The Biggest Skill Gap in Your Workforce—And How to Close It
Most people would agree that presentations are important. In fact, Prezi and Harris Poll collaboratively conducted a survey that stated 70 percent of employed Americans believe presentations are critical to their success. This is unsurprising, given their power to sell products or services and share findings, ideas, or information.
What’s distressing is that 20 percent of Americans, in that same survey, would do almost anything to avoid giving a presentation. Even if it meant losing respect in the workplace. This includes feigning sickness or asking a colleague to give a presentation for them. However, this fear of presenting and associated poor presentation skills are not character flaws. They are symptoms of a lack of training.
Training needs to be implemented so employees can craft a message, tell a story, design a presentation, and deliver it. To do this, they must learn how to present AND how to use their presentational tool.
Slash Time Spent on Presentation Design
PowerPoint is the most popular presentation tool in the world. More than 90 percent of people use PowerPoint in 150,000-plus companies, but the problem with PowerPoint is that it’s “too” user-friendly. People tend to think that because it’s simple, they do not need to pursue further training.
As a result, they end up using PowerPoint as a crutch in their presentations rather than as a powerful tool—and even worse, they end up wasting a vast amount of company time wrestling with the software.
Venngage conducted a speaker study that revealed 47 percent of speakers took more than eight hours to design their slide deck, while 28.5 percent said it took them between five and eight hours to design their presentation. With proper training, these numbers could be slashed by more than half.
How to Successfully Upskill Your Team
The good news is, it’s not difficult to implement presentation training in the workplace. Companies simply have to acknowledge this massive skill gap, implement ways to combat it, and concede to the time it takes to level up their workforce.
However, all presentation and presentation aid training must be hands-on and conducted by a Training professional in order to be effective. A Training professional can leverage corporate training objectives, budget, and the needs and learning styles of trainees. The most popular training models include in-person workshops, e-learning courses, and one-on-one training sessions and mentoring.
A 24x7 Learning Survey has demonstrated that the traditional one-size-fits-all approach to training is no longer effective. It revealed that only 12 percent of employees have applied the skills learned in corporate training sessions to the job. This suggests the training sessions were not effectively mapped out by qualified Training professionals to meet the needs of learners.
Workshops and seminars are popular training models for bigger groups, but it can become difficult to unlock each student’s full potential—even when a professional has developed the program. That’s why real-world simulations are encouraged as a way to “make it stick.”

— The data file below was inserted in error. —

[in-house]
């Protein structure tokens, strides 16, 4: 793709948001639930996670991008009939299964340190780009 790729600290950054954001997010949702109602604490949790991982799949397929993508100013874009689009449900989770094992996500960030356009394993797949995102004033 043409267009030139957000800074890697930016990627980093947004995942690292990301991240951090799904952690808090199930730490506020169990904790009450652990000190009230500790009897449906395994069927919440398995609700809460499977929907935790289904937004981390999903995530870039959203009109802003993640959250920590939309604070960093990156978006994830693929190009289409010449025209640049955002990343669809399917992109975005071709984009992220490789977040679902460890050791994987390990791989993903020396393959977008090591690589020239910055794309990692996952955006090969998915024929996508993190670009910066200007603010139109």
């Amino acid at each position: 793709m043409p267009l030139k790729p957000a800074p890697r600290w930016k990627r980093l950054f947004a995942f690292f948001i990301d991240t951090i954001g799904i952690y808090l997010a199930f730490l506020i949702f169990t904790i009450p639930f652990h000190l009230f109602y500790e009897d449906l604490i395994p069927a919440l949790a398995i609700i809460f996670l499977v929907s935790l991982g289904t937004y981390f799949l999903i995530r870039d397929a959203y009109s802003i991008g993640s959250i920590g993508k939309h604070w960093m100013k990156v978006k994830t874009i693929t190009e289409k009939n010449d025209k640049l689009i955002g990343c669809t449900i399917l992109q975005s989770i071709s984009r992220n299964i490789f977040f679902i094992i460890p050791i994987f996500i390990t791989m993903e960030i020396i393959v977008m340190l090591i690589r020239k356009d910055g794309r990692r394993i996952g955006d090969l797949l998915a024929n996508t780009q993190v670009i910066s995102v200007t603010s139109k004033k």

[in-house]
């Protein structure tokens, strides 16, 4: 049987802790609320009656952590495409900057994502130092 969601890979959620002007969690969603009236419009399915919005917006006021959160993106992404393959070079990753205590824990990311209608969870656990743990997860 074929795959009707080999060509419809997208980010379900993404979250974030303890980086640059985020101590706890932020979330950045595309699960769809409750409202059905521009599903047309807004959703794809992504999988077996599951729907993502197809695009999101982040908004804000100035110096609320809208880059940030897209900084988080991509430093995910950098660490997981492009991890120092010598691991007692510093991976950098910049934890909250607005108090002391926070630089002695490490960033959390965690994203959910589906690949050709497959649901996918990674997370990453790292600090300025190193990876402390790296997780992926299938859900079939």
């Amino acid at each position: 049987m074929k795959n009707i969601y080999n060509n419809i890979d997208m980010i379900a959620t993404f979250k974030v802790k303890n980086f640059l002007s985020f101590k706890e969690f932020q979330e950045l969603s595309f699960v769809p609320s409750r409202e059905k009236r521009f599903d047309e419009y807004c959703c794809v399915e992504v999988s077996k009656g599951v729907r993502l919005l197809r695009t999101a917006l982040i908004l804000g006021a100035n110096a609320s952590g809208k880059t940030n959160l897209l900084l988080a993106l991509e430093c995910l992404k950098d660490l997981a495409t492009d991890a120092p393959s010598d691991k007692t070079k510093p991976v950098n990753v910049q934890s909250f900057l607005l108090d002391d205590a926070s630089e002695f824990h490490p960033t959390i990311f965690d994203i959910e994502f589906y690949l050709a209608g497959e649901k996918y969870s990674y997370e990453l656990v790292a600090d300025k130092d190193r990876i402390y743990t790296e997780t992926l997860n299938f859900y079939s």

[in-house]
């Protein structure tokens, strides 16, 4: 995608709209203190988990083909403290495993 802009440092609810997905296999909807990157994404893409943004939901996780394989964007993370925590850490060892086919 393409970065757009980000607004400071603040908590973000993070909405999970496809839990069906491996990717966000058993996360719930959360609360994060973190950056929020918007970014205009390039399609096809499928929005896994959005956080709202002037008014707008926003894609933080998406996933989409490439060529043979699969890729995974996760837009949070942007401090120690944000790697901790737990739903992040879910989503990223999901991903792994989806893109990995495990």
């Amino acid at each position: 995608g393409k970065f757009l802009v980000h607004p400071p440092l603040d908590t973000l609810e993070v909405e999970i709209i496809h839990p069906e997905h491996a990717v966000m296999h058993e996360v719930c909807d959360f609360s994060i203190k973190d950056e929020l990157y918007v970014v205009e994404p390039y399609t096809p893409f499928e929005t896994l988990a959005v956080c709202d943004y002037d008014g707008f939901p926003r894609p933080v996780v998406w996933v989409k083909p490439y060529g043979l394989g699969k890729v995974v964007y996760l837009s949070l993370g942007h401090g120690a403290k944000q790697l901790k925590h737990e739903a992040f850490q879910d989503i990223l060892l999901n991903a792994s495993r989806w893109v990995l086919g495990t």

In our ever-changing digital world, e-learning has become the training method of choice for most companies. In 2017, 77 percent of U.S. companies used online learning as a training tool and for good reason. Brandon Hall suggests that e-learning boosts knowledge retention by 25 to 60 percent. E-learning allows students to work at their own pace and it supports microlearning, too.
Whichever training method you decide to implement, consider providing staff with a training certificate after completion of the course. It will boost morale by giving employees a sense of accomplishment and a physical representation of their professional development. Then schedule a follow-up session a couple months later to reinforce learning.
If you do not have enough hours in the workday to implement training, then consider starting a program to reimburse employees who seek outside presentation and PowerPoint training. Have an e-learning course and mentor ready for them to pursue training on their own time. By doing so, you will be implementing a workplace learning culture and begin to reap the benefits of your upskilled staff.
How Effective Presenters Will Change Your Corporation for the Better
Put simply, once your employees have improved their presentation and PowerPoint skills, they will become more effective and time-savvy when crafting and delivering presentations. This should translate into happier, more confident, and more effective employees—which means more sales and better communication across the board. It is less likely they will experience the kind of paralyzing fear that was exhibited by 20 percent of the people surveyed by Prezi.
In terms of workforce retention, a study by LinkedIn revealed that 94 percent of employees said they would stay at a company longer if it simply invested in helping them learn. The good news is, it seems companies are starting to listen. That same study showed that talent developers were spending more time than ever before in finding and closing skills gaps in 2019, while exploring learner engagement tactics to inspire the modern learner, including the incoming Gen Z workforce.
Talent developers and all levels of management need to identify presentation and PowerPoint competency as essential skills their staff are missing. Without doing so, they will miss out on closing the biggest skill gap in their workforce.
Camille Holden is the CEO and co-founder of Nuts & Bolts Speed Training. For the last 10 years, she has been helping top-level executives and Fortune 500 companies meet their presentation and presentational aid training goals by empowering employees through their effective and entertaining training programs. Contact her via e-mail at: firstname.lastname@example.org